The Journey of the Mind to God

by Giovanni Di Fidanza

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Last Updated September 5, 2023.

This is an analysis of The Journey of the Mind Into God by Saint Bonaventure, who was born Giovanni di Fidanza. It's not a recapitulation of the book's contents. If you want to know what's in it, read it or check out the excellent study guide on this website. The book is dense and difficult to read, but I highly recommend it.

The book is basically a road map for Christian conversion, addressed not to illiterate medieval heathens but to Church theologians and educated Europeans. The text's appeal to logic and reason at first seems unusual, but recall that mid-Thirteenth-Century Franciscan monks like Bonaventure were well-known empiricists. Roger Bacon is perhaps the most famous of these, and he was Bonaventure's contemporary; when he tries to persuade readers of the logic of conversion by appealing to nature and rationality, he's following the conventional wisdom of his order.

If you undertake the journey laid out in the book, you are led step-by-step through a six-part argument about Nature, about yourself, and about the essence of God. The outcome of this is supposed to be your acceptance of Jesus as your savior. The interesting part of this argument, one which is typical of medieval empiricist philosophy, is that your reason gets you all the way to God, "to the gate" as theologians put it then, but it doesn't get you "into God" or "through the gate." That's a leap of faith. You have to leave your reason behind. It's a neat juxtaposing of the practical faith traditions of the early and medieval Church with the inklings of a system of thought that brings Europe to the Enlightenment five hundred years after Bonaventure's book was published.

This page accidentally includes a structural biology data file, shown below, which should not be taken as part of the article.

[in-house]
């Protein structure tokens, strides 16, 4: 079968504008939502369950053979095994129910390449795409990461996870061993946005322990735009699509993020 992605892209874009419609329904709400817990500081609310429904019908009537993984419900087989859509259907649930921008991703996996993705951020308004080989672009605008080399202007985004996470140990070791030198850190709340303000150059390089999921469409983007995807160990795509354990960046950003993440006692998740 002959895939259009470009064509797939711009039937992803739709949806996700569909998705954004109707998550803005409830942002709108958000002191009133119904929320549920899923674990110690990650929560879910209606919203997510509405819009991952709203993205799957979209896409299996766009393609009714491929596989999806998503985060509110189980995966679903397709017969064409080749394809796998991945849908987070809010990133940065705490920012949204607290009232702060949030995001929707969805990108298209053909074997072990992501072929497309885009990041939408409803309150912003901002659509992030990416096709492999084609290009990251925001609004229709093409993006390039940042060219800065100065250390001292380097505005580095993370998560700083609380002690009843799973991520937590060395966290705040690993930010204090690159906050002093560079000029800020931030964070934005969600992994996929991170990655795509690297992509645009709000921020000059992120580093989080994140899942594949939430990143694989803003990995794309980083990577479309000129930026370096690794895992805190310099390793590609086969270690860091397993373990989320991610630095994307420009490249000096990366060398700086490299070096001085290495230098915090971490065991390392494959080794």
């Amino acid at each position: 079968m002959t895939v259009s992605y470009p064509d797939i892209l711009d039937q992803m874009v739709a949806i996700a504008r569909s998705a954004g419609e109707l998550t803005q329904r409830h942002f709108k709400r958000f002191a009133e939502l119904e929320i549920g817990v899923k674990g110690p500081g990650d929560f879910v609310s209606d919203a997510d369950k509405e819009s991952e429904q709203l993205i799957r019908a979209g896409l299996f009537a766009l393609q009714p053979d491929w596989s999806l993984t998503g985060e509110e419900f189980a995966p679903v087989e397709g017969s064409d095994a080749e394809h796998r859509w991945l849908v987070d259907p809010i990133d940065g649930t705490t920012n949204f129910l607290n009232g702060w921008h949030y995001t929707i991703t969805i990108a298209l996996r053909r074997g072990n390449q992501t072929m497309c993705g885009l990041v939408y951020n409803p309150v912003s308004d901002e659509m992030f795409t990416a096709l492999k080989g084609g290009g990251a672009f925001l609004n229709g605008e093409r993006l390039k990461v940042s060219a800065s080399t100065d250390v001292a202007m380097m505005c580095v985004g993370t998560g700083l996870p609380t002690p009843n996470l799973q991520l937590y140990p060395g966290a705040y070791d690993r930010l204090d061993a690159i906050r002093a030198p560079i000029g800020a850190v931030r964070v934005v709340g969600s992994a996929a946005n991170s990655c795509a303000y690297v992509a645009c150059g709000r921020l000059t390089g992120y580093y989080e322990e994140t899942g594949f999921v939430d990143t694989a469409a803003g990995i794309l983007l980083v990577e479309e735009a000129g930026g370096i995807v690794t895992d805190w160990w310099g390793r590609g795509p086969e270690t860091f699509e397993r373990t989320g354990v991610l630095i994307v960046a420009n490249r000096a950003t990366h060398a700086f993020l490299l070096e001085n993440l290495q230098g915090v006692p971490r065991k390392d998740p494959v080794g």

His argument was an attempt to accommodate competing pressures on Church doctrine: the need to give Christian theology some temporal intellectual clout and the wish to head off a doctrinal schism inside the Church. Feudalism and the absolute power of the Church in Europe were waning by the Thirteenth Century, and as the lords and bishops struggled to keep power they looked to philosophers, most of whom were in the Church then, for anchors on which to fasten their efforts.

As a work of theology and philosophy, Bonaventure's book can be read with Roger Bacon's work or that of Duns Scotus. There are echoes of it in Meister Eckhardt's work. Even the Twentieth Century priest, Dietrich Bonhoeffer, traces his ideas back to Bonaventure and his peers.

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